The Healthiest Riparian Area in North America

The riparian habitat that borders the Gila River as it flows across the U Bar Ranch in southwestern New Mexico may be the healthiest in North America. Its qualifications for that distinction certainly are impressive. According to Scott Stoleson, Ph.D., Research Wildlife Biologist for the Rocky Mountain Research Station in Albuquerque, the mature, diverse forests and lush grasslands that grow along the Gila within the U Bar support the highest density of songbird territories in North America—an average of 1,300 per 100 acres. The next most dense known site supports 1,100. On the U Bar stretch of the Gila 99% of the fish are native species and only 1% non-native. The average for other streams in the Southwest is closer to the reverse of that.

Within the U Bar’s riparian habitat you will find the largest known population of at least three threatened and/or endangered species. The U Bar is home to between 30 and 40% of the entire known population of endangered southwestern willow flycatchers. It also supports the largest populations of two threatened fishes, the loach minnow and the spikedace, which are listed by The Nature Conservancy as among the 500 most endangered species in the U. S. Another listed species doing well on the U Bar is the Gila Chub. Other species, some rare and some not so rare, enjoying success on the U Bar include the common blackhawk, Aberts towhee, Bell’s vireo, Gila woodpecker, desert sucker and Sonoran sucker.

David Ogilvie, who manages the U Bar, leases the ranch from the giant copper mining corporation Phelps Dodge. Ogilvie points out that, in spite of the U Bar’s success, it is still widely believed that cattle grazing is anathema to most of the rare creatures that do so well within the ranch’s environs. In fact cattle grazing was blamed for making most of them rare. For that reason, many who are concerned about the future of the southwestern willow flycatcher, the loach minnow and the spikedace assume that the only way these species can avoid extinction and begin to recover is if cattle grazing is removed from all habitat that might serve to host their recovery.

In 1994, when the southwestern willow flycatcher was listed as endangered, and the call went out to remove cattle from all land that qualified as prospective habitat for the birds, Ogilvie wondered if some of the birds he saw flitting through the trees alongside some old dirt irrigation ditches he had recently rewatered were that kind of flycatcher. If they were, he knew he could be forced to stop grazing some of the most productive land on the ranch.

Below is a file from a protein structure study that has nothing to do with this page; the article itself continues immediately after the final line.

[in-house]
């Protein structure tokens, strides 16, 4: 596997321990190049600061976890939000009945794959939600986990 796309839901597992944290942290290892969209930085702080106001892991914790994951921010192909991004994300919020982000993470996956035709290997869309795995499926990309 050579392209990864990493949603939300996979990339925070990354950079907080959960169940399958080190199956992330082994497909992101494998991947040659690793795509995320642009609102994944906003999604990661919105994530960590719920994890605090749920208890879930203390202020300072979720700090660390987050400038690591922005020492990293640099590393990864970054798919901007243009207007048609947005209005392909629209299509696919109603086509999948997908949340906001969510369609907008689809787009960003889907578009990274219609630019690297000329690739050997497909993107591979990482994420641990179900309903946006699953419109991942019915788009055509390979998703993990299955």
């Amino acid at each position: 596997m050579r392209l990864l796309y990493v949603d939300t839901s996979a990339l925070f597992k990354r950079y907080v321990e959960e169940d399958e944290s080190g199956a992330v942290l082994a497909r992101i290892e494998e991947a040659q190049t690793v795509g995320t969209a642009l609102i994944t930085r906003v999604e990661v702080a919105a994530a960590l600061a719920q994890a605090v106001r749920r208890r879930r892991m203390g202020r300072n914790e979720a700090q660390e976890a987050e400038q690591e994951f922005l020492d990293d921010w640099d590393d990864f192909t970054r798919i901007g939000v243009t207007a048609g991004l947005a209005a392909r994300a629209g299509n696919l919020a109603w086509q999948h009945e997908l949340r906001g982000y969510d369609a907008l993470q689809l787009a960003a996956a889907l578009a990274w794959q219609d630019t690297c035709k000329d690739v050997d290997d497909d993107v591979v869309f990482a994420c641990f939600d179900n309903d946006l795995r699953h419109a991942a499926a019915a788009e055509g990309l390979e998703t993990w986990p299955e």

On Ogilvie’s advice Phelps Dodge hired a biologist to do a bird survey. (PD has been supportive of this effort at every step, says Ogilvie.) The biologist found that, not only did the U Bar support a population of southwestern willow flycatchers, it was home to the largest population yet discovered—64 pairs. The next most populous site, the Kern River in California, supported 38.

When the southwestern willow flycatcher was listed as endangered, it was believed that the birds preferred dense thickets of willows in relatively undisturbed areas as habitat. Eventually, it was determined that there are two races of this species in theSouthwest; the Rocky Mountain race, which prefers dense thickets, and the Southwestern race, which prefers mature stands of cottonwoods and boxelders scattered across broad flood plains. This is exactly the kind of habitat that Ogilvie’s management has created and sustained on the U Bar.

The existence of the U Bar’s superlative habitat dates back to a management move Ogilvie made in 1994. At that time he started water flowing again through a system of dirt irrigation ditches constructed by previous owners of several small ranches that were consolidated to create the U Bar. As water flowed through the ditches, they leaked, as all dirt ditches do, and groves of dying trees along their banks began to revive. The trees had been enabled to reach maturity because they were protected from wildfire by the cattle who ate the grasses that might carry a fire to them, and they were protected from being uprooted by floods by the earthen levees maintained by the ranches. Now, once again nourished by water from the ditches, they grew, and the birds came.

Nurtured in this ideal habitat, the U Bar’s southwestern willow flycatchers are the most prolific naturally (i. e. not protected by predator control) of any population known. As Ogilvie rewatered more ditches in 1995 and 96, the count of rare flycatchers soared. After reaching a high of 200 pairs in 1999, a severe drought was accompanied by a drop to 130 pairs in 2,000. The birds that managed to persist on the U Bar, however, proved to be hard workers. “Nest success was the highest ever that year,” declared Stoleson. “67% of nests fledged at least one young. That’s the highest rate ever recorded on a site where there is no predator control.”

The endangered species that are doing so well on the U Bar have endorsed David Ogilvie’s management in the most significant way they can—by taking up residence and proliferating on the land he ranches. In spite of that, groups that purport to be advocates for those species ignore the testimony of the very creatures they claim to protect and continue to call for the removal of ranching from prospective habitat. In the case of David Ogilvie and his management, the results of such a move seem ominous. A survey of the U Bar area in 1971 before Ogilvie began managing the ranch found no southwestern willow flycatchers.

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